Higher levels of natural killer cells are associated with tuberculosis latency, reports a paper published online this week in Nature. The findings raise the question as to whether natural killer cells might play an active role in controlling tuberculosis infections.
Tuberculosis (TB) is a bacterial disease and a leading cause of infection-related deaths. The majority of TB infections are latent - manifesting, without outward symptoms, in a contained state. It is estimated that a quarter of the world’s population has latent TB, although fewer than 10% of latent TB cases end up progressing to an active state. The immune factors that influence a given individual’s infection outcome, however, are poorly understood.
To investigate the immune state that leads to latency and how that changes if the disease progresses, Yueh-hsiu Chien, Purvesh Khatri, and colleagues conducted studies of various human cohorts combining mass cytometry analysis with an examination of gene expression datasets to identify differences in immune cell populations between uninfected subjects and those with latent or active TB.
They find that latent manifestations of TB are associated with higher numbers of natural killer cells - white blood cells that can kill certain pathogens - with enhanced anti-toxin responses in comparison to uninfected individuals. In subjects with an active infection, levels of natural killer cells were diminished, but abundances returned to baseline levels when the infection was cured. However, the findings cannot prove a causal relationship between natural killer cells and TB latency.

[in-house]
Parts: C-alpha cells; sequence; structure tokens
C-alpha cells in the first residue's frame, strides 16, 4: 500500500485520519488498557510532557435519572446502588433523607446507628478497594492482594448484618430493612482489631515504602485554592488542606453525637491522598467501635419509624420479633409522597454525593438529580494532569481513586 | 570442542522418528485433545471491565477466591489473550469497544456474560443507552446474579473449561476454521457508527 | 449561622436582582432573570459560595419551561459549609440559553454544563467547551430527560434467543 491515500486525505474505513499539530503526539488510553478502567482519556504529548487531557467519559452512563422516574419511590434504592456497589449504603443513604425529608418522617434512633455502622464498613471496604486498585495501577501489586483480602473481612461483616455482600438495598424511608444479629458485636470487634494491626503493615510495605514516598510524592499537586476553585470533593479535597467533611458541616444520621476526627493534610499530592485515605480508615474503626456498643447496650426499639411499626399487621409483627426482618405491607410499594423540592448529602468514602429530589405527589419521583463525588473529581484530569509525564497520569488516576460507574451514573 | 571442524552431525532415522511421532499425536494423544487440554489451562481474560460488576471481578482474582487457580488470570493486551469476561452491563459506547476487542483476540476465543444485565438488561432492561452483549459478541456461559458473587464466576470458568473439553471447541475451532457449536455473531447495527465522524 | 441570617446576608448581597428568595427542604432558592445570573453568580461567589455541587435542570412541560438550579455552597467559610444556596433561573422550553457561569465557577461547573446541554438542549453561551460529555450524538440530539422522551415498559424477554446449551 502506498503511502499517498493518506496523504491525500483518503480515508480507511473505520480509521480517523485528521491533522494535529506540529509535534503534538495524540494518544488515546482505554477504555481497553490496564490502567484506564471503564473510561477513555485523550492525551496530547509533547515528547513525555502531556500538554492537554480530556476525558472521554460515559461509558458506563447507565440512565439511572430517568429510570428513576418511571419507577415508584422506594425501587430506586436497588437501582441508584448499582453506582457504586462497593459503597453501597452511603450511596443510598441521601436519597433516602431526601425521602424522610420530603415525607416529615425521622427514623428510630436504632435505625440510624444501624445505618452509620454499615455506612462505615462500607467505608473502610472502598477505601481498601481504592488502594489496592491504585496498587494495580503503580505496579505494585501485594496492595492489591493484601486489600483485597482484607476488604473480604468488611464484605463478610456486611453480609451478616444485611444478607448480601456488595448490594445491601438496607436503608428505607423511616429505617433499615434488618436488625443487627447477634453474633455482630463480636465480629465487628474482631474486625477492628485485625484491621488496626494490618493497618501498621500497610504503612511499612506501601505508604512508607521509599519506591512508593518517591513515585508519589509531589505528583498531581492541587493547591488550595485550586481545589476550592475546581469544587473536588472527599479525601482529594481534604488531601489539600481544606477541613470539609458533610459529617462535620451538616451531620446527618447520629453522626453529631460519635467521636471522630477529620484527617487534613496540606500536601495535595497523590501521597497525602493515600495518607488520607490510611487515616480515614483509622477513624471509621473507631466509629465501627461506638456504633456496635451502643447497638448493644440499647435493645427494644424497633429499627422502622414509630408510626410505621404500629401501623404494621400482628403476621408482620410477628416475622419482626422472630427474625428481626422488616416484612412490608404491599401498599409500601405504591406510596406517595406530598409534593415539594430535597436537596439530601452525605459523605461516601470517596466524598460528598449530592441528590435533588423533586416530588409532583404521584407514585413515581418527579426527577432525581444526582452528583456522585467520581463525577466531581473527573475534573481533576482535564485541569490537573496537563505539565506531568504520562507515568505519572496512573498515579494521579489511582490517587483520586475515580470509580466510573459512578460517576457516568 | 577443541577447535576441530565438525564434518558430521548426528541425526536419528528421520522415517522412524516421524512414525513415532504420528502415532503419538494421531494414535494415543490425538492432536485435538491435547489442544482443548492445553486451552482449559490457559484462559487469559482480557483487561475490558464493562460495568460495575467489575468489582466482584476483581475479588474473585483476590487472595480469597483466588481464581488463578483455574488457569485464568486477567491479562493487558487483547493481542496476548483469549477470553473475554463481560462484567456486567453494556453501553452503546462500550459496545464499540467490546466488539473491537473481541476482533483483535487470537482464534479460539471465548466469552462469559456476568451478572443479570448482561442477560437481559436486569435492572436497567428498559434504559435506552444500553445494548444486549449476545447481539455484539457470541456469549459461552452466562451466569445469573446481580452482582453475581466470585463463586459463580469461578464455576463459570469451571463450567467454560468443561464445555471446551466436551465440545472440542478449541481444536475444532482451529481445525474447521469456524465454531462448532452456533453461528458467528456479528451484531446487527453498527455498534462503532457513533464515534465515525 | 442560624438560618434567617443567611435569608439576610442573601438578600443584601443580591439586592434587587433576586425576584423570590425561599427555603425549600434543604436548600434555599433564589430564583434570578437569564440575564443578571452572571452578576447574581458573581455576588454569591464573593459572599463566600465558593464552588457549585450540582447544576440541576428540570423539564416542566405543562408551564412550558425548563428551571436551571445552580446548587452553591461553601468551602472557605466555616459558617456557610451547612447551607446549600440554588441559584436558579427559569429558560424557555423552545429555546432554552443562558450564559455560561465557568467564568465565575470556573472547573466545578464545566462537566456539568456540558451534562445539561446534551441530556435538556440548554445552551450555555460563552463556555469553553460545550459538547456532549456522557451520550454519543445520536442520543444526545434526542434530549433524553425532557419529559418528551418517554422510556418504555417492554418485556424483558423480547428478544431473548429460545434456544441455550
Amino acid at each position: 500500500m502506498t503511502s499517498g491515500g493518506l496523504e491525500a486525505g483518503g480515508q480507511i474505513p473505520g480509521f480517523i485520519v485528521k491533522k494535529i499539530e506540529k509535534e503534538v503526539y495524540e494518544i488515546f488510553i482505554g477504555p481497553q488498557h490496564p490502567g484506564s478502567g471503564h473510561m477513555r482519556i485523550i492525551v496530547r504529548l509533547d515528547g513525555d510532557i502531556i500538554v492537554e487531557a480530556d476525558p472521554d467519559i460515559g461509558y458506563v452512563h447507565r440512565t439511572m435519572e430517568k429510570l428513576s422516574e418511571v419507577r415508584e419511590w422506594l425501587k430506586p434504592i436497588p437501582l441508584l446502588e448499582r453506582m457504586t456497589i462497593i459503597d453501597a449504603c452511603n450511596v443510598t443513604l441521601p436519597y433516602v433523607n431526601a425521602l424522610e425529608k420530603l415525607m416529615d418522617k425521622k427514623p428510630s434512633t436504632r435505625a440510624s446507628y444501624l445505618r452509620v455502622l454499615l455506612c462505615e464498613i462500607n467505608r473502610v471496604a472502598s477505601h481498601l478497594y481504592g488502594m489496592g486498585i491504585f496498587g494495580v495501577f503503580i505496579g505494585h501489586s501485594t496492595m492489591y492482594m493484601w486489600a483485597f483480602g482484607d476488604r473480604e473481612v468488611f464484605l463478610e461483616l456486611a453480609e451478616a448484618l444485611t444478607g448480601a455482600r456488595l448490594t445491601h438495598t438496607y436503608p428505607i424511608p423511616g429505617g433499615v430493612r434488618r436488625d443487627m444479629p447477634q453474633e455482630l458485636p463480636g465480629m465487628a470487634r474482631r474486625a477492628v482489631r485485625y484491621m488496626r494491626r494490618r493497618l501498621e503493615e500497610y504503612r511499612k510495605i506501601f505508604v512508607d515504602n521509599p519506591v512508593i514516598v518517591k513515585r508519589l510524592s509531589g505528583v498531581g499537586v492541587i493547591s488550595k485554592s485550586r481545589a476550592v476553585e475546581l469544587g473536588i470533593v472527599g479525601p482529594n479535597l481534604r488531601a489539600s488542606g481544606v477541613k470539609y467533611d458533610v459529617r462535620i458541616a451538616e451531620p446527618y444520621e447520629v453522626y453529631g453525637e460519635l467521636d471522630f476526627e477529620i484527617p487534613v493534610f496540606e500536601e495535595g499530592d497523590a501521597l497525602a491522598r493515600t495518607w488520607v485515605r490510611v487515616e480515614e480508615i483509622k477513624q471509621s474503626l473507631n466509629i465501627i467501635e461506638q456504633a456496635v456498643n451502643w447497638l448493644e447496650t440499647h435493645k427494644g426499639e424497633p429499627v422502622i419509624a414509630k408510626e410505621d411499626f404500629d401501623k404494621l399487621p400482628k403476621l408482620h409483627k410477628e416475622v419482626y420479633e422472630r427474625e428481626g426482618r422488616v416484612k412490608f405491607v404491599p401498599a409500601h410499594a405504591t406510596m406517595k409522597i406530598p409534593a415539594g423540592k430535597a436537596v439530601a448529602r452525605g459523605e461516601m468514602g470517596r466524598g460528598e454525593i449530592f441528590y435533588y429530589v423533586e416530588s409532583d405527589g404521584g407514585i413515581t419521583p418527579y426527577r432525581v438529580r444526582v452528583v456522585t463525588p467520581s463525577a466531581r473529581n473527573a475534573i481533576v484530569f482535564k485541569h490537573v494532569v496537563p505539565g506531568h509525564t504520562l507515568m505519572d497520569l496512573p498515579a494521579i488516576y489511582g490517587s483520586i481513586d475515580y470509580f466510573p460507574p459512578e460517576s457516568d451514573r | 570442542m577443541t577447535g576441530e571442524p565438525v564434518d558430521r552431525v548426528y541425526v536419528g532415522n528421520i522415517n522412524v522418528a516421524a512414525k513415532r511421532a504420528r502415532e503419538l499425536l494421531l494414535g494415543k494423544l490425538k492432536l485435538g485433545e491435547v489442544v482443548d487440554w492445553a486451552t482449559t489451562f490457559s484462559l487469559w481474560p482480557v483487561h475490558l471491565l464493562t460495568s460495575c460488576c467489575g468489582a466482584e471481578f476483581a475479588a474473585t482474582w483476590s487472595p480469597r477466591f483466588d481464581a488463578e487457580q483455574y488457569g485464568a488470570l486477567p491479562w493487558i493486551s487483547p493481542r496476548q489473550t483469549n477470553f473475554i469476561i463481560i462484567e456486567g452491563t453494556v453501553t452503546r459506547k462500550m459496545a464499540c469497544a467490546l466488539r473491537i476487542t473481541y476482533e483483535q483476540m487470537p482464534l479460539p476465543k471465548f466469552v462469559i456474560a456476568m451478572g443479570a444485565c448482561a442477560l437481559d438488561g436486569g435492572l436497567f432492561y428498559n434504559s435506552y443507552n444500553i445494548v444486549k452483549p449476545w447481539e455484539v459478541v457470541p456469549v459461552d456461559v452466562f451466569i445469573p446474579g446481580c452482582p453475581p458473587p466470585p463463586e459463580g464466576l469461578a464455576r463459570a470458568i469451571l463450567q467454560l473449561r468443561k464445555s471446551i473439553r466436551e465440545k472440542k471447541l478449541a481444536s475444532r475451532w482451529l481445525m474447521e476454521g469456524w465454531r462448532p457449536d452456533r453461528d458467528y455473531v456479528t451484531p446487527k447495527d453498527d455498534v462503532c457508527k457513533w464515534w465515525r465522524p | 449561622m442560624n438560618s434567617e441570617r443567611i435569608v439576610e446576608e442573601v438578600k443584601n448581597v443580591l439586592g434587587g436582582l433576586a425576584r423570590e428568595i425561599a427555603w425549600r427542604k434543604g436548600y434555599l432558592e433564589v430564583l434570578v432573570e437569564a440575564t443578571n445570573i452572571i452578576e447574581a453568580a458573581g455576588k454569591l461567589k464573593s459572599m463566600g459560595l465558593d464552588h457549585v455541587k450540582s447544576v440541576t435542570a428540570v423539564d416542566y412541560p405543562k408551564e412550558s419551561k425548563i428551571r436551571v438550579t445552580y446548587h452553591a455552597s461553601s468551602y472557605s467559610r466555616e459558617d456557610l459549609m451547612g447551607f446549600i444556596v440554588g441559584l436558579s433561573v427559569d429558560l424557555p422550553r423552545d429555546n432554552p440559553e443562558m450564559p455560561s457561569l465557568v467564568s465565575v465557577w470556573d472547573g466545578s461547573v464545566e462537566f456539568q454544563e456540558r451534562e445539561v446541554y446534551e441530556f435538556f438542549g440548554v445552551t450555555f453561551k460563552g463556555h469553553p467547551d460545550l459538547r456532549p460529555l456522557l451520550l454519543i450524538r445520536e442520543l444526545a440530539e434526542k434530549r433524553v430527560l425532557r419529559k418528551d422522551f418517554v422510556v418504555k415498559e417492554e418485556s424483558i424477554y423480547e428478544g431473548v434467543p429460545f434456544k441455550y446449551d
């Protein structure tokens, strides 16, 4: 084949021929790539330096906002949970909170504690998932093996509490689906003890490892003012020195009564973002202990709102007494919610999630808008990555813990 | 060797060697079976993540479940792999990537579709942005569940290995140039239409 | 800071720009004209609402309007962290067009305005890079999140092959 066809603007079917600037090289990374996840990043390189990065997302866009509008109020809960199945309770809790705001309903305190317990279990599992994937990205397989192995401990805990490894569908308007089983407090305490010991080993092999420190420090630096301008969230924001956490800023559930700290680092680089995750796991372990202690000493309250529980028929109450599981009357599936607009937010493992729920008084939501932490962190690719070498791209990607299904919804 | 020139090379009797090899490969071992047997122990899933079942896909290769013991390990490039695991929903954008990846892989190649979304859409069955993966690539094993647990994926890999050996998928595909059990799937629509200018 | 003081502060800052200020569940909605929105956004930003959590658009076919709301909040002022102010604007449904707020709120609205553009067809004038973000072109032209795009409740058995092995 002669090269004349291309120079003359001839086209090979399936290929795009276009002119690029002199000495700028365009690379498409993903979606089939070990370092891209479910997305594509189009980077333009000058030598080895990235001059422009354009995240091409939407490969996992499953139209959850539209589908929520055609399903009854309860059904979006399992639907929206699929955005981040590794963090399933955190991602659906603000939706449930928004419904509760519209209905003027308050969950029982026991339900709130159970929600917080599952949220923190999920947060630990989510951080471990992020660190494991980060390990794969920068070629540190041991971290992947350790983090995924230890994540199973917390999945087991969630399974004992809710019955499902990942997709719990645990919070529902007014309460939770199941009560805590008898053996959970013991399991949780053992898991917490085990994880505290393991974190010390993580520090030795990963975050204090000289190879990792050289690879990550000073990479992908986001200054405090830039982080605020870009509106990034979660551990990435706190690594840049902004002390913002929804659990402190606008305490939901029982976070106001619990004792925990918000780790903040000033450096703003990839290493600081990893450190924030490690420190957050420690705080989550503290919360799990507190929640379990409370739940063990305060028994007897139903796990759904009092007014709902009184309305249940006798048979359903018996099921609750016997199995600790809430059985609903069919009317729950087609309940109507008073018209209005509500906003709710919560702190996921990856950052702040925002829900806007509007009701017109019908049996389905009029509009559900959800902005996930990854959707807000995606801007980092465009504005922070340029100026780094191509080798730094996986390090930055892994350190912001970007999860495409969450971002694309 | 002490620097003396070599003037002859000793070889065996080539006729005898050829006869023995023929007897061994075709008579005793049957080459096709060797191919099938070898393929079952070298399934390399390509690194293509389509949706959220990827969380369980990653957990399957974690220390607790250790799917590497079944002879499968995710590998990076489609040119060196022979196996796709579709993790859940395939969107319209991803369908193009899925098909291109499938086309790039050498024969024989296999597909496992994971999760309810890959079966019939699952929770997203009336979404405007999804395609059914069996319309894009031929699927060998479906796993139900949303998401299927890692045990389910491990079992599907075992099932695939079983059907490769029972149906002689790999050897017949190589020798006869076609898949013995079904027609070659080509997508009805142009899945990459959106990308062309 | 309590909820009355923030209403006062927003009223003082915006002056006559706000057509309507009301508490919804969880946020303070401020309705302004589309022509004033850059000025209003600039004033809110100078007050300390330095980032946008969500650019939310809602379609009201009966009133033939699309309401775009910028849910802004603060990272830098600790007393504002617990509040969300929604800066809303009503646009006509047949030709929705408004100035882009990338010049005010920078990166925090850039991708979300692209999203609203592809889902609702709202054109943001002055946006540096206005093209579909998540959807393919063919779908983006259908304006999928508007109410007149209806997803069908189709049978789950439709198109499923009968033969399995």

Additionally, the authors show that measurements of natural killer cell levels can be used to determine the activity level and burden of TB infection in a patient’s lungs - a finding that could help to assess disease progression and optimize treatments.
Health: El Niño associated with child undernutrition in the tropicsNature Communications
Archaeology: Earliest known human use of tobacco revealedNature Human Behaviour
Genetics: Epigenetic signature specific to identical twins identifiedNature Communications